The texts are not to be missed. Drew Heath Johnson provides insights into the role the daguerreotype played in maintaining emotional contact between the dislocated miners and their families far away. Peter Palmquist offers an irresistible tale of the “Daguerreian Holy Grail”–a missing mother lode of Gold Rush daguerreotypes that would be worth millions today. Our friend John Wood–poet and photographic historian–provides a surprising contemporary meditation on greed and hope and the American spirit.

And don’t miss the preface by Therese Thau Heyman, who built the splendid photography collection at the Oakland Museum–and who understands, as we do, the significance of the Internet in photo-history:

…nowhere in photography does there exist so comparable an affinity as that between the daguerreotype and the ambience of the computer screen… We see that the screen’s image retains the daguerreotype’s silvery appearance and color, while avoiding the problems of handling and lighting. These links of new technology to an early, now archaic method of making photographs help us to see daguerreotypes as accessible, contemporary, and compelling.

Of course, there are equally-good arguments to be made for fine photography books–of which Silver & Gold is a perfect example. It brings together a large body of rare and delightful photographs, and complements them with thought-provoking and informative readings.

[Silver & Gold is a 264-page softcover, 8.5 x 11 inches. To order, please click on the title anywhere in this review.]

A Must-Have Reference!


This is the most comprehensive history of photography book available. Dr. Rosenblum provides well-organized information on hundreds of 19th century and 20th century photographers and offers clear discussions of technological developments as well as artistic movements. Rather than sticking with tried-and-true classic images from familiar French, English and American names, Rosenblum supplements them with a treasure-trove of seldom-seen masterpieces taken all over the world. There are more than 800 illustrations in this 696-page hardcover book. It’s beautifully printed and will be the cornerstone of any collection of photographic books. TOP REFERENCE CHOICE! Click on the title to order at a great price!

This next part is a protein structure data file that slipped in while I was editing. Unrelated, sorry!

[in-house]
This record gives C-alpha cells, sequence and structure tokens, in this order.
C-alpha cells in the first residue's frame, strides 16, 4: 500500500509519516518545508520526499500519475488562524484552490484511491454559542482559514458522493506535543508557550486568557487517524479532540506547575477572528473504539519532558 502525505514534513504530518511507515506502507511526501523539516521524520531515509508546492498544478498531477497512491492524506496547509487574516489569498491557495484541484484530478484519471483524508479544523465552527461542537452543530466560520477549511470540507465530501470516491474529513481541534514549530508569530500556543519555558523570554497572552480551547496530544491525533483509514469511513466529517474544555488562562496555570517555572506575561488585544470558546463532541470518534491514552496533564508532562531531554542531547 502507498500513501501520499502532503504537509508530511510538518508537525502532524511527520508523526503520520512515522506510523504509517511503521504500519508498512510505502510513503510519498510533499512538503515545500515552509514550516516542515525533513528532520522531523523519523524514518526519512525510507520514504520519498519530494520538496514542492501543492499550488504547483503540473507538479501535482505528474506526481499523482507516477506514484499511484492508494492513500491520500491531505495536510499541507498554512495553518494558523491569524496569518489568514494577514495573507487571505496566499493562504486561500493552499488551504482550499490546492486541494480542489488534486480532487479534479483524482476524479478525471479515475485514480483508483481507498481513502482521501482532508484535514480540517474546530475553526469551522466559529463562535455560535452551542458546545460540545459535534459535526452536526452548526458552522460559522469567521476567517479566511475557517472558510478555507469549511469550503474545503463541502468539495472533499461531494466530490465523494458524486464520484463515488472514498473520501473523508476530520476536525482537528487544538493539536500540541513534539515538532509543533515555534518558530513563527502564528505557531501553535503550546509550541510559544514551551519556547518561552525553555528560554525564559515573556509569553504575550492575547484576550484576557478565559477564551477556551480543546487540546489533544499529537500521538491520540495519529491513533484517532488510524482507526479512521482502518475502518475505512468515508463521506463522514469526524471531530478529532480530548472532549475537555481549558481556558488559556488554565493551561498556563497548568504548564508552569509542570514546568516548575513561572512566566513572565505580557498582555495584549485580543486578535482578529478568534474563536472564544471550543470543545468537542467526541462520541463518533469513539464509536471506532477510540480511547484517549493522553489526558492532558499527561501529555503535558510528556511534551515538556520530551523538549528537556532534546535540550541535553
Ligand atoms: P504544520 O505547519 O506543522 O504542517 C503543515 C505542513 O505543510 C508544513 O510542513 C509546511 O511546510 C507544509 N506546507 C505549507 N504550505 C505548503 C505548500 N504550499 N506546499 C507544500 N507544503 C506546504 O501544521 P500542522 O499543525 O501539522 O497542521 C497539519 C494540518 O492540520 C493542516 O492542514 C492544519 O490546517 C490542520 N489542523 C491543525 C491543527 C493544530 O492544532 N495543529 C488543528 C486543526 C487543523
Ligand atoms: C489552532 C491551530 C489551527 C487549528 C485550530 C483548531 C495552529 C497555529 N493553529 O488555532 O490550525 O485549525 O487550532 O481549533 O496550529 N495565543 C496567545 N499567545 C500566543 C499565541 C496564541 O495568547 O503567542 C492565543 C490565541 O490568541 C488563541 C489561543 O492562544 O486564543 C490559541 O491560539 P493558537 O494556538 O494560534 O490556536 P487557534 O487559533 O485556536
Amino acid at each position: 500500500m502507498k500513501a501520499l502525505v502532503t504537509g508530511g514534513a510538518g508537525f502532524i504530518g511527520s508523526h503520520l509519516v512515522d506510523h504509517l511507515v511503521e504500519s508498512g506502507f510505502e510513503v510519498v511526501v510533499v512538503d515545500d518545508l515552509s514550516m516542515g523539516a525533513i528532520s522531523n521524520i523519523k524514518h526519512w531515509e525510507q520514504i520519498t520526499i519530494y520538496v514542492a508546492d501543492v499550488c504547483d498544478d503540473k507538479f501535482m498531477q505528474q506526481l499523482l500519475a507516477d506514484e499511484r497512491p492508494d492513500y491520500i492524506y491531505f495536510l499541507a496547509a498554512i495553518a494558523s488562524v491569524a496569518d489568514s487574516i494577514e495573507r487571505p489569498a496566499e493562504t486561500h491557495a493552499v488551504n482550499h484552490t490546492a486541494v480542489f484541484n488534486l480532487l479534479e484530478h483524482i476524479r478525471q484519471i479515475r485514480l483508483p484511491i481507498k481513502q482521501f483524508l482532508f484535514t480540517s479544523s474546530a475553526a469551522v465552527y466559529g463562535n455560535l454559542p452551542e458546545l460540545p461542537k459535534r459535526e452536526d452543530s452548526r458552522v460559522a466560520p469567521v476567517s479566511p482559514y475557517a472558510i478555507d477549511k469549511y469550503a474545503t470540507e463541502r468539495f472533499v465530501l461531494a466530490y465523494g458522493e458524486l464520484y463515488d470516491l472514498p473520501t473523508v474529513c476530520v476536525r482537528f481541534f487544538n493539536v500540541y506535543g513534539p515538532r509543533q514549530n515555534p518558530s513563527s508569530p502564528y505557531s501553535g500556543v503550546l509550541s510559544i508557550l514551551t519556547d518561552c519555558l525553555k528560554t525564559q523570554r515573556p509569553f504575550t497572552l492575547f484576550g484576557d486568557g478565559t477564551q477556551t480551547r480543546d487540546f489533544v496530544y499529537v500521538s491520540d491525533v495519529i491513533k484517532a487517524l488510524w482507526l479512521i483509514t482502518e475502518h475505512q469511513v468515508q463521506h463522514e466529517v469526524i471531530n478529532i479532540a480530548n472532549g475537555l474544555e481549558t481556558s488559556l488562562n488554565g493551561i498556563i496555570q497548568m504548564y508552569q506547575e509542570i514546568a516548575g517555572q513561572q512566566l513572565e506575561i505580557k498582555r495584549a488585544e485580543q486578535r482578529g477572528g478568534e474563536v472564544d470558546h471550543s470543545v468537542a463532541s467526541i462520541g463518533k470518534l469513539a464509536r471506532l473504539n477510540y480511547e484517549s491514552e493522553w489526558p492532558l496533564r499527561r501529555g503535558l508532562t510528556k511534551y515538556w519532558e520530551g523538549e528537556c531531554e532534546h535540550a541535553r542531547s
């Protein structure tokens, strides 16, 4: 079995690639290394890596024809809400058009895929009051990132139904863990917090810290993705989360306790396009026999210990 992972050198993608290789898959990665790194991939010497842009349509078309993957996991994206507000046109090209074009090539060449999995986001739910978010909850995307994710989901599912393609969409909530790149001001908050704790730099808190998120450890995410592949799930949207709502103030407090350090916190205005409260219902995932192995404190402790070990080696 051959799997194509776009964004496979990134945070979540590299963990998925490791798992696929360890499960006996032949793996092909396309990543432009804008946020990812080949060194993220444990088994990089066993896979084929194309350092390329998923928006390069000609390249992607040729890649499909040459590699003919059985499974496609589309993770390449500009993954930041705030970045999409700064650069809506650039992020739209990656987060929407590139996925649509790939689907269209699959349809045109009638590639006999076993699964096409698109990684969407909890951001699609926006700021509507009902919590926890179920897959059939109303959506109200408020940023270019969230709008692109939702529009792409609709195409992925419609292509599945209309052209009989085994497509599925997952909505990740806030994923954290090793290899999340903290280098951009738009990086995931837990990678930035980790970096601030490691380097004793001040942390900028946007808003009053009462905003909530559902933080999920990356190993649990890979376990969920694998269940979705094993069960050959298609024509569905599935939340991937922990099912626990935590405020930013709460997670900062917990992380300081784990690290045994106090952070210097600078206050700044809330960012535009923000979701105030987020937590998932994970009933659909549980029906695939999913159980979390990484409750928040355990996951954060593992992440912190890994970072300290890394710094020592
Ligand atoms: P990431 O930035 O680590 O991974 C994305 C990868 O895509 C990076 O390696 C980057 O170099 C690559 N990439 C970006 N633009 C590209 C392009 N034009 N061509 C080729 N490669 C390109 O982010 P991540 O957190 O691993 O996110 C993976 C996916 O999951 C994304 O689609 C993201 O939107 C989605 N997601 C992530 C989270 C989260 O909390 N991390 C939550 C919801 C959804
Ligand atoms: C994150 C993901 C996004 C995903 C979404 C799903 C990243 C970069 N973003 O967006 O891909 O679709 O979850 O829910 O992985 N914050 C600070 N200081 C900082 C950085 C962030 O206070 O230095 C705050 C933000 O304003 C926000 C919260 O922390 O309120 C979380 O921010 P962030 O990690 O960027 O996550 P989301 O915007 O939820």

A TRIUMPH! LIKENESS AND LANDSCAPE: Thomas M. Easterly and the Art of the Daguerreotype

Author Dee Kilgo has breathed life back into a long-forgotten photographic pioneer, piecing together bits of documentary evidence and surviving images to reveal Thomas Easterly as a remarkably sensitive and talented artist. Easterly was peculiarly–perhaps even obsessively–dedicated to the daguerreotype process. Long after the public shunned daguerreotypes as old-fashioned, Easterly stubbornly continued making them…. documenting the growth of St. Louis, gateway to the American frontier. His legacy, as presented by Kilgo, is a truly stunning record of Native Americans and mountain men, of outdoor slave auctions and shipwrecks on the Mississippi.

Alan Trachtenberg of Yale University says “Easterly is a major figure…and Dolores Kilgo’s book matches its subject in significance. It is simply the most accomplished and most important study of an American artist in photography yet produced.”

We heartily agree.

248 illustrations, 63 in color. 234 pages, softbound. HIGHEST RECOMMENDATION! Click on the title to order this great book.